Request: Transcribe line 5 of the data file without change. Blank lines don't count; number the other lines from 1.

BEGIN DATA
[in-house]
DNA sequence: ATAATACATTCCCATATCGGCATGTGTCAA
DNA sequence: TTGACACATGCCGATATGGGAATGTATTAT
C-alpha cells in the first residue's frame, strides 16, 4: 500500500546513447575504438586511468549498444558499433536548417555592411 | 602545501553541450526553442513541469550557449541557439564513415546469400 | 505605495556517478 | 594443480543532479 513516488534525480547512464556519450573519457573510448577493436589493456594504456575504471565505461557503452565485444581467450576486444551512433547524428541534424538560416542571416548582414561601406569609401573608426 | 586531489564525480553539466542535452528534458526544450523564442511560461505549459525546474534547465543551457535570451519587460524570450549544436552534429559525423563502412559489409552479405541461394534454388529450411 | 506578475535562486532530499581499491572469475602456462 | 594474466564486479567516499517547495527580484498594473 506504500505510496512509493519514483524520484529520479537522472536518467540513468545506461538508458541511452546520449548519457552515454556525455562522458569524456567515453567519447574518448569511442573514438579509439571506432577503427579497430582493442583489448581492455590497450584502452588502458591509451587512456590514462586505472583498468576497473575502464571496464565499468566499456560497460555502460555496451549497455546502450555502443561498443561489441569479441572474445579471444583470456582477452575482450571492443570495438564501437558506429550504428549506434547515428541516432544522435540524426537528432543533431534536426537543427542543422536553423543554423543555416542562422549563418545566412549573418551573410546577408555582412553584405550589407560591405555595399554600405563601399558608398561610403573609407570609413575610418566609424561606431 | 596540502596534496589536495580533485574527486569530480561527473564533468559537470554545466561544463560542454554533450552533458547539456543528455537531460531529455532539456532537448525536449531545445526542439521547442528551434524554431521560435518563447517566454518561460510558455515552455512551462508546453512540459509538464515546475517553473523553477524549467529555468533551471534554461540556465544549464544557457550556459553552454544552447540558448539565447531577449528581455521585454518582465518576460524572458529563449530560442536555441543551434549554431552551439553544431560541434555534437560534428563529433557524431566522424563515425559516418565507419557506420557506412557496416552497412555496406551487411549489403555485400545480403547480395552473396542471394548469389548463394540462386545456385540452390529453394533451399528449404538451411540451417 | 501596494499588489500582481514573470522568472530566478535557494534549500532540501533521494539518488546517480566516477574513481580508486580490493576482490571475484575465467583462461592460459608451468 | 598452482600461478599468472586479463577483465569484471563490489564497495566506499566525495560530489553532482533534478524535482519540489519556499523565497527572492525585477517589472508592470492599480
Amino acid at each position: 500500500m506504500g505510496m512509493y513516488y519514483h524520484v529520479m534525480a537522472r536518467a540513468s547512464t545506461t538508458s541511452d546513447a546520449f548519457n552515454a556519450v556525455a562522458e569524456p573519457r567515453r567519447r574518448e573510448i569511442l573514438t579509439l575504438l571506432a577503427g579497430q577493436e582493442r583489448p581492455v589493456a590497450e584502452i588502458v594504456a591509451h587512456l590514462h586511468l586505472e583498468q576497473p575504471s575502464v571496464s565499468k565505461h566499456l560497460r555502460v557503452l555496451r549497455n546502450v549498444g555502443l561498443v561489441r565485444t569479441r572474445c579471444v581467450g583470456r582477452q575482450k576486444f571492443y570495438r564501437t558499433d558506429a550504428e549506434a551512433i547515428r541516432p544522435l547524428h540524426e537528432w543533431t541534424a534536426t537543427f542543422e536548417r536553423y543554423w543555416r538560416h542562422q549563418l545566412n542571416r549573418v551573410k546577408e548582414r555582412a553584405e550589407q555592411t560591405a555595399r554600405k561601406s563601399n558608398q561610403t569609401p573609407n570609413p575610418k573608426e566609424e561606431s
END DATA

Amino acid at each position: 500500500m506504500g505510496m512509493y513516488y519514483h524520484v529520479m534525480a537522472r536518467a540513468s547512464t545506461t538508458s541511452d546513447a546520449f548519457n552515454a556519450v556525455a562522458e569524456p573519457r567515453r567519447r574518448e573510448i569511442l573514438t579509439l575504438l571506432a577503427g579497430q577493436e582493442r583489448p581492455v589493456a590497450e584502452i588502458v594504456a591509451h587512456l590514462h586511468l586505472e583498468q576497473p575504471s575502464v571496464s565499468k565505461h566499456l560497460r555502460v557503452l555496451r549497455n546502450v549498444g555502443l561498443v561489441r565485444t569479441r572474445c579471444v581467450g583470456r582477452q575482450k576486444f571492443y570495438r564501437t558499433d558506429a550504428e549506434a551512433i547515428r541516432p544522435l547524428h540524426e537528432w543533431t541534424a534536426t537543427f542543422e536548417r536553423y543554423w543555416r538560416h542562422q549563418l545566412n542571416r549573418v551573410k546577408e548582414r555582412a553584405e550589407q555592411t560591405a555595399r554600405k561601406s563601399n558608398q561610403t569609401p573609407n570609413p575610418k573608426e566609424e561606431s